World Bank has put the annual worldwide figure of bribery at a staggering One Trillion dollar. If one turns the pages of history, one finds numerous examples of systematic bribery and embezzlement in public office employed by statesmen of the now developed world. For example, Robert Walpole, the first Prime Minister of England quite openly used all the means of corruption and bribery to get his policies approved; so much so that the period is rightfully dubbed as the “Whig Oligarchy”. When Pitt, the Elder refused to take bribes or embezzle funds as Chancellor of the Exchequer, it was a sight of amusement and astonishment for the countrymen; much like the public and private life was astonished at the premature retirement of Secretary Election Commission of Pakistan. The life of the honest, as the road to righteousness, is always strewed with hardship and adversity.
While corruption is mostly regarded as bribery or embezzlement; nepotism and cronyism is still a reality of the world. One should be aware that while nepotism is favoring one's family, cronyism is favoring one's long standing friends. Countless examples of this can be found in Middle Eastern countries. For example, Moammer Gaddafi, leader of Libya, has appointed his sons on important public posts. Mustasim Gaddafi, for instance, is his father's National Defence Advisor. A government might find it feasible to replace high-ranking officials with those who are more inclined with implementing its agenda, and it may not be regarded as a form of corruption; however, if such a thing is done without regard to eligibility, competence, and ability, then it falls in the definition of corruption. The Chairman National Accountability Bureau is another such example where cronyism has taken precedence over integrity and merit. This leads to another important question, what causes corruption? If people feel and know bribe giving and bribe taking is a curse, then why do they do it?
The answer lies in bad governance as much as it lies in weak rule of law and lack of investigative reporting. When there is political instability in a country and people are unaware of what might happen tomorrow; the government has kept its place with the help of electoral fraud, and embezzlement of funds is a common practice, the culture of corruption takes its roots in the whole society. People lose confidence in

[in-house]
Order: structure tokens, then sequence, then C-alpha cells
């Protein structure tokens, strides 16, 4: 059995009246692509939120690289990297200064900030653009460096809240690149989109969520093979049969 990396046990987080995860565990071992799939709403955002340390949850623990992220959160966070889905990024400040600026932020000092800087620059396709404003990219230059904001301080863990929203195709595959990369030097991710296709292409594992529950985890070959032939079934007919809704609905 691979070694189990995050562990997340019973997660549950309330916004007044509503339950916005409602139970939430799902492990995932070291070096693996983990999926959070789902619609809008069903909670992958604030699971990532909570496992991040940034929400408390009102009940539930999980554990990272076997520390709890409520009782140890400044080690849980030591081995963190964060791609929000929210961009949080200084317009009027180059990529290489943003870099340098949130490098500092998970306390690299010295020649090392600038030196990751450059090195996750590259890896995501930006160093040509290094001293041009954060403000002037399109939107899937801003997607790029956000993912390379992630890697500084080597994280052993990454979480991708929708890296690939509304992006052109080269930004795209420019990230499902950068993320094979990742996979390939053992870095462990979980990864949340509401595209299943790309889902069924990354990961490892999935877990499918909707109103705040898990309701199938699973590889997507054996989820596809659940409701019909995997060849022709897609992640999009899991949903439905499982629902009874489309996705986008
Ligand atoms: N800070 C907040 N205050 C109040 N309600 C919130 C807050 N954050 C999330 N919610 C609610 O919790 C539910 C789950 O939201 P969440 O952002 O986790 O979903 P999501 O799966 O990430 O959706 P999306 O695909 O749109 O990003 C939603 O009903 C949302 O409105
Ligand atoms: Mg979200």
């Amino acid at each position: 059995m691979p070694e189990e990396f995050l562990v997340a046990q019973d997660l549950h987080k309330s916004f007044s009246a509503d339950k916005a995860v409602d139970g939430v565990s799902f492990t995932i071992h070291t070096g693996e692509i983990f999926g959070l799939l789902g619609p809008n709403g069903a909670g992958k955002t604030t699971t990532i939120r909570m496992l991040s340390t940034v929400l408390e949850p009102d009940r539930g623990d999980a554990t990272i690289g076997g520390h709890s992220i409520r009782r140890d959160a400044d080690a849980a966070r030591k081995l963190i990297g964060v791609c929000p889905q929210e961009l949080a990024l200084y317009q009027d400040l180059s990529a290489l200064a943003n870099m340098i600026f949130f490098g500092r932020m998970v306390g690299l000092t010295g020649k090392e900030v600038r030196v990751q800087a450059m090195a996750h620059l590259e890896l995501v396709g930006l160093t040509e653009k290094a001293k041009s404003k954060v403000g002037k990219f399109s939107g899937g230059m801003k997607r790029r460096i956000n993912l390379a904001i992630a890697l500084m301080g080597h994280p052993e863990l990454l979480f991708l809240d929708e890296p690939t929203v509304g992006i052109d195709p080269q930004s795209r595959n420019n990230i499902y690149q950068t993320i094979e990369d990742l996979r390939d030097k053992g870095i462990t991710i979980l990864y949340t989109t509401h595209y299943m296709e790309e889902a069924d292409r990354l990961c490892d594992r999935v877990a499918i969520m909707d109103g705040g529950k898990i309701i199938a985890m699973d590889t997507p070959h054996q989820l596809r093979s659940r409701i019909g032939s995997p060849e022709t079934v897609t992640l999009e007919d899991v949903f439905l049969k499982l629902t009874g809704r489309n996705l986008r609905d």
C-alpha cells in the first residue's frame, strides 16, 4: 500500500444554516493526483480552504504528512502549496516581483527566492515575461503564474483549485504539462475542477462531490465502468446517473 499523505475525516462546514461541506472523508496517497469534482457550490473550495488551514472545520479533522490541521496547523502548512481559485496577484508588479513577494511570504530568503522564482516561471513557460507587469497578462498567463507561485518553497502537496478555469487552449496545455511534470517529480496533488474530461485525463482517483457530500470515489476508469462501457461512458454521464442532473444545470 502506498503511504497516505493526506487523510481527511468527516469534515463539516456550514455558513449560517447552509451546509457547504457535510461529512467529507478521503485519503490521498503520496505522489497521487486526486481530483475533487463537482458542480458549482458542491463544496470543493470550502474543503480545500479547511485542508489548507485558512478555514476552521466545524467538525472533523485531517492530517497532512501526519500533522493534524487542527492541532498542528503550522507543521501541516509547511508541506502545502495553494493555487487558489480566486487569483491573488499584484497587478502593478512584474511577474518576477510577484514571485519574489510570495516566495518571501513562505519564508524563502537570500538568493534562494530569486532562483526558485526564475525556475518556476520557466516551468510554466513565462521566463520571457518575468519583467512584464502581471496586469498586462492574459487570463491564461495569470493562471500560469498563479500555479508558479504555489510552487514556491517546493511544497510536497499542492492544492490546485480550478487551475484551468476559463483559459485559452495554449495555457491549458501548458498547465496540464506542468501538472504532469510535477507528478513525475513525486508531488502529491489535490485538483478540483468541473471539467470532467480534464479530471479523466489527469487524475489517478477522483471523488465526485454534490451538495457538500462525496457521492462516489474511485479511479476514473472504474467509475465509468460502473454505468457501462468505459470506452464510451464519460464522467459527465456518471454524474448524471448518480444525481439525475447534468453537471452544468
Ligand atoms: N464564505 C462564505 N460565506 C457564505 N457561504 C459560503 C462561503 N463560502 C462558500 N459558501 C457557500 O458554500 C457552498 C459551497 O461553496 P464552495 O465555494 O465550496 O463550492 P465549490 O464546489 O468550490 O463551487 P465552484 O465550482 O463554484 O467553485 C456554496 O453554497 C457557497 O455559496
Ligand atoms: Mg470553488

kept its place with the help of electoral fraud, and embezzlement of funds is a common practice, the culture of corruption takes its roots in the whole society. People lose confidence in government, public offices become a circus barbed with red-tape, and as far as a helpless common man is concerned, bribe becomes the only solution for him to be heard. In such a scenario, those in power seldom find it important to change the status quo. At times, procedures are made more complex and in a public office, the clerical staff may become a hurdle for the public they ought to serve. Bad governance leads and at times goads the public to employ unfair means to get their legitimate concerns pass through; whereas a little undue cash or linkages from above maybe able pull an otherwise undeserving individual up the ladder of success; bypassing more competent, yet less corrupt people; creating a vicious circle of bribery, nepotism, and fraud that feeds on a lack of or a weak rule of law as much as it nourishes instability and bad governance. Where whistleblowers are persecuted and judiciary fails to keep a check on such dereliction, corruption finds its place and grows exponentially. Media is either reigned in, or is happy to oblige, in the face of bribery, those who ought to be exposed. Such behavior has repercussions on the whole society.
One of the main effects of corruption is that it gives rise to inefficiency. What is supposed to be done without any requirement, is simply not done in hopes of bribes and/ it may become second priority to those things that are either backed by bribes or picked by links. This results in bad governance as merit is over-looked. Accountability is lost in the Black Hole of corruption and representation is sacrificed on the altar of electoral fraud. While at start it may reduce the cost of business, bypassing rules and regulation, it increases cost of doing and starting business as procedures that are obliged to be followed on the policy of merit are followed on the policy of exploitation. It is in such a condition that the diverse effects of corruption come to the forefront, making it the bane of a society that cannot be overlooked. Under such conditions and developments, where corruption arrives at its apogee, it also reaches the true meaning of itself. A society is shackled and utterly broken under the weight of corruption and so it falls into a gradual process of degeneration. Hysteria develops, the social fabric of a society is ripped to shreds and sooner or later it falls in disharmony and discontent – either to be saved by a miracle of statesmanship, or lost in oblivion as a forgotten tale of bribery, nepotism, and fraud. It is in such a scenario that the old saying comes true; corruptio optima pessima – the best things corrupted becomes the worst.
People may wish their society to be free of corruption, but this may not happen until and unless a bottom up approach is applied. It is only when the common man accepts the right way himself, and only after he realizes and accepts his merit through competition and hard work, can he dream of a society free of corruption. And it is only after such a collective thinking is nurtured in the Land of the Pure that the country can hope to improve its ranking from currently the 42nd most corrupt country to a competitive and honest one; from a kleptocracy to a democracy; and from degeneration to progress.